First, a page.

Even as the Philadelphia 76ers exceeded expectations this season, those who have indeed trusted the process still could not have imagined the team's quick ascension to the NBA's elite.
Joel Embiid, for one, isn't about to pump the brakes on what has been a whirlwind ride that has the 76ers heading into their Game 5 home matchup on Tuesday sporting a 3-1 lead over the visiting Miami Heat.
"A lot of people say we have a bright future," said Embiid, whose 76ers host the Heat at 8 p.m. Tuesday at Wells Fargo Center. "But I think our time is now. We have a special team and I feel like now we have a pretty good chance to go forward."
Speaking of the now: With their backs against the wall, the Heat are not flailing their arms wildly, looking for any target.
They are pointedly focused on the present: Game 5 and the 76ers.
"It's not necessarily us against the world," Heat coach Erik Spoelstra said. "It's us against the Philadelphia 76ers. We have to find a way to finish games. They've really nailed us in the fourth quarters of all four games, except the one we were able to pull away. We just have to do better. Through three quarters, we've been up. It's going to require a full 48-minute game of our absolute best effort."
Miami has been outscored by Philadelphia by an astounding 42 points in just the fourth quarters through four games. Even in the Heat's 113-103 Game 2 win at Philadelphia, the 76ers still outscored Miami 28-27 in the fourth quarter.
In a roundabout way, that Game 2 loss -- which snapped Philadelphia's 17-game winning streak -- actually gave 76ers coach Brett Brown some much-needed locker room material heading into the game.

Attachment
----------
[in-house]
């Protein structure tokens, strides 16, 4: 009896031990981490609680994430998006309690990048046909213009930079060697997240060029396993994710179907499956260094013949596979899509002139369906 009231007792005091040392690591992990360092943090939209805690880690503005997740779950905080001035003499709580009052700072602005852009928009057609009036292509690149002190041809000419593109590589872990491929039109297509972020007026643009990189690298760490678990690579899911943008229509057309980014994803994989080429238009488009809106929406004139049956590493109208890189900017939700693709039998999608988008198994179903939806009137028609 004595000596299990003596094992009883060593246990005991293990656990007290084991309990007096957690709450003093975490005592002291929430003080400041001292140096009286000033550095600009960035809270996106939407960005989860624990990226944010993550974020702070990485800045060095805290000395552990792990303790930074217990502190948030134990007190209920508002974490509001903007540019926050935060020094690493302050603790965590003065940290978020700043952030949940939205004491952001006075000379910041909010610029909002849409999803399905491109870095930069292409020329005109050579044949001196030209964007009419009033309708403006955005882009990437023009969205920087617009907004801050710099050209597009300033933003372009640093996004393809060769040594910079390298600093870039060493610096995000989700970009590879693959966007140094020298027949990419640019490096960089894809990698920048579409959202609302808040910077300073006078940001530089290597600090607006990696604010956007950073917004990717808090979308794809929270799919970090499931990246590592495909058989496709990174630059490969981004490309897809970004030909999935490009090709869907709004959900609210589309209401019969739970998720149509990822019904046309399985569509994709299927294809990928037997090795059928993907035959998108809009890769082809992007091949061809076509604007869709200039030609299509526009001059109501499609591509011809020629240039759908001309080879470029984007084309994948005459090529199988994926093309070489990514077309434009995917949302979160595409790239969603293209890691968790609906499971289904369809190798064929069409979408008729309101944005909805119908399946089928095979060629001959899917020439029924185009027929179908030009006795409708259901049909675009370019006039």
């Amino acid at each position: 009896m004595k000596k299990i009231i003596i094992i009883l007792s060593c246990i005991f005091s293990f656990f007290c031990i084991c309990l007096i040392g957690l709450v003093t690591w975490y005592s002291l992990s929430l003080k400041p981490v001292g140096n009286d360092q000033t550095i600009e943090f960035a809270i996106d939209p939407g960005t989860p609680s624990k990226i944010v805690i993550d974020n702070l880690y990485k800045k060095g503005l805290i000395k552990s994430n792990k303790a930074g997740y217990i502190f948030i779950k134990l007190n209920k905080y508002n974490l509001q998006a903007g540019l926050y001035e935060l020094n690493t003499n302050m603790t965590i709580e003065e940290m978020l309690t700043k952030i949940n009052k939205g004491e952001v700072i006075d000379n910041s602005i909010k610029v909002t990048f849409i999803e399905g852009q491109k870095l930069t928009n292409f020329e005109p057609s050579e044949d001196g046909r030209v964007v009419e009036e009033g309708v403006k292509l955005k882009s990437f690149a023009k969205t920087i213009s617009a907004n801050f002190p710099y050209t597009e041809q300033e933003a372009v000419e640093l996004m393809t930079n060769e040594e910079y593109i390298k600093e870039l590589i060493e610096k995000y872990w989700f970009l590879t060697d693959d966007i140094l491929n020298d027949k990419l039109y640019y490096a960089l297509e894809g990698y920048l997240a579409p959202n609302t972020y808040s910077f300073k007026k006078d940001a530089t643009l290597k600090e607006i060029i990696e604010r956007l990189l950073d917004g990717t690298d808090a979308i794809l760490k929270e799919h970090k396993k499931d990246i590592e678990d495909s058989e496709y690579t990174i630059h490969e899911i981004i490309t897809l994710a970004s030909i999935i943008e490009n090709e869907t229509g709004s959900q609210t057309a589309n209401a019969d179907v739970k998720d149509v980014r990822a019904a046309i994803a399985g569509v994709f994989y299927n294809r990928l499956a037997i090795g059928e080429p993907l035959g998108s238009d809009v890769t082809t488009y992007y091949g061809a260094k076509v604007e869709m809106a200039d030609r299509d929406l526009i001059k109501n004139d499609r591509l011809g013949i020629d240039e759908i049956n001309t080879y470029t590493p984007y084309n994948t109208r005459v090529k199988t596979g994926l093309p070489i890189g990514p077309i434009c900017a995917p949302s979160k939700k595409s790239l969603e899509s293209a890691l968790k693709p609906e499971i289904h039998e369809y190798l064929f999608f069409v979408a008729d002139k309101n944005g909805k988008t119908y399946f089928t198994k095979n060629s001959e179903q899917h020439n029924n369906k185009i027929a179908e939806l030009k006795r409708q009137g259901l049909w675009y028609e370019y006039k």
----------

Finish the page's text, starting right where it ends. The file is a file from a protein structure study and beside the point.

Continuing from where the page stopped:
"Everybody's trying to break somebody's spirit," Brown said Monday. "It's always the same thing. It happens on the other side of it. And I know (Spoelstra), who is a great coach, would be in his locker room saying, 'All we got to do is win a game and come home.'
"They're going to live in a really isolated, sort of roomed-in world of, 'Let's just win a game. We won a game last time we were here, and just come home and figure it out.' You can see it."
Knowing his team can close out a hungry opponent on Tuesday, Brown isn't changing his message too much.
"My intention is not to speak anything into existence," Brown said. "It's all about trying help the team win. Like, we want to get better. We're gonna. We're going to go into Tuesday night and we're going to get better. I believe that if we think like that, act like that, coach like that, then the habit becomes, I hope, we're going to win."
J.J. Redick, no stranger to heated playoff series, echoed his coach's thoughts on Monday.
In Game 4, Redick led the 76ers with 24 points en route to a 106-102 win in a game that Philadelphia trailed by four after three quarters.
"You're feeling each other out and then later on in the series you have to deliver a crushing blow," Redick said. "You have to finish that. A team like Miami, their culture, their organization, their group of guys, they have fighters. They have warriors on their team. Every game in this series has been tough and there's no indication that Game 5 will be different. It's going to be a tough game."